I’ve heard a lot of complaints from Somalis saying ‘There’s a huge Western navy on our shores - why can’t those people come to help us?'
Against all sensible advice, the Federal Government of Somalia muscled in on a local election to shove aside an Islamist conservative candidate. It scored a tactical victory but created significant additional risk for the country already wracked by conflict and divided along regional and clan lines.
Clan divisions, a persistent jihadist presence and regional instability pose serious challenges as Somalia prepares for its first direct elections in decades. In this excerpt from our Watch List 2018 early-warning update, Crisis Group urges European policy makers to support reforms aimed at bridging Somalia’s political and social divides ahead of elections in 2020.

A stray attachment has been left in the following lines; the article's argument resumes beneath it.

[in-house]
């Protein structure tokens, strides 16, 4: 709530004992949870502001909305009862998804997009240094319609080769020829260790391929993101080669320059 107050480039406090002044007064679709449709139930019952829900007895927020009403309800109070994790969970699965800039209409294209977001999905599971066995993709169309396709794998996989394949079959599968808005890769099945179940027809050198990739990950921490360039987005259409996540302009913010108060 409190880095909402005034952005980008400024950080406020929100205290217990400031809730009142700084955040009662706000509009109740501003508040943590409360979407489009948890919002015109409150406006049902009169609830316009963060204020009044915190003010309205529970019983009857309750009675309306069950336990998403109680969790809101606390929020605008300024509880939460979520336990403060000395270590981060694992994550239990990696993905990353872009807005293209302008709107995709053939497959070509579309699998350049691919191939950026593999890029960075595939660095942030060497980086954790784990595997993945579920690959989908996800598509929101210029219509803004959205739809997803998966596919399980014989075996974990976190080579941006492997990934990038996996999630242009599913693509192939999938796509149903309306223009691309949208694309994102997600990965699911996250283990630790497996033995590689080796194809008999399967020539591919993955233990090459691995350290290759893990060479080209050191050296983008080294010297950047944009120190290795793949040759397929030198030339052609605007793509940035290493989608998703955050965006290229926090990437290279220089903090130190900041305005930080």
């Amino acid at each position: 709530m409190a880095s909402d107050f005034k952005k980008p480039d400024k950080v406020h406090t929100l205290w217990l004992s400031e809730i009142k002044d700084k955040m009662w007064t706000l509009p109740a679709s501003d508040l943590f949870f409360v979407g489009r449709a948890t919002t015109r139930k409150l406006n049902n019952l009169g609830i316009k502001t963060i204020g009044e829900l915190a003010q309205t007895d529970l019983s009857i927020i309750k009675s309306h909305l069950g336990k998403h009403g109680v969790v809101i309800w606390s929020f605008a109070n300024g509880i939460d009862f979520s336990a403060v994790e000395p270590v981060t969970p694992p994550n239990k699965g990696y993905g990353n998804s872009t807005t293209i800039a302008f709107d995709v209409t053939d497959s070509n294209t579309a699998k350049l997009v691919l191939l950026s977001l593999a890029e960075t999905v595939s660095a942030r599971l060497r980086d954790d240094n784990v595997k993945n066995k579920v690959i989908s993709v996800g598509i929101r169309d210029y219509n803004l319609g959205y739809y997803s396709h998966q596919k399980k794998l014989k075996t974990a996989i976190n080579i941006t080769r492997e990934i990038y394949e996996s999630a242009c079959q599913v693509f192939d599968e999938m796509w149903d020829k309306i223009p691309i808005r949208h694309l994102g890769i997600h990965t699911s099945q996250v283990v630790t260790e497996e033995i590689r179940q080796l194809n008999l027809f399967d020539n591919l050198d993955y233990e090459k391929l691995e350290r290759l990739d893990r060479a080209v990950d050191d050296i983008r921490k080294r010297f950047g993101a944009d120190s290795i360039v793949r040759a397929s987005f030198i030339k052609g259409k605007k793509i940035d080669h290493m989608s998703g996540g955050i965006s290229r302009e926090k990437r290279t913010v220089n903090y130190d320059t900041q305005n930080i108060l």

Crisis Group’s second update to our Watch List 2018 includes entries on seizing a chance for peace in Mali, avoiding escalation in Nagorno-Karabakh, mitigating conflict in Syria’s peripheral regions, and helping Somalia overcome obstacles to reform. This annual early-warning report identifies conflict situations in which prompt action by the European Union and its member states would generate stronger prospects for peace.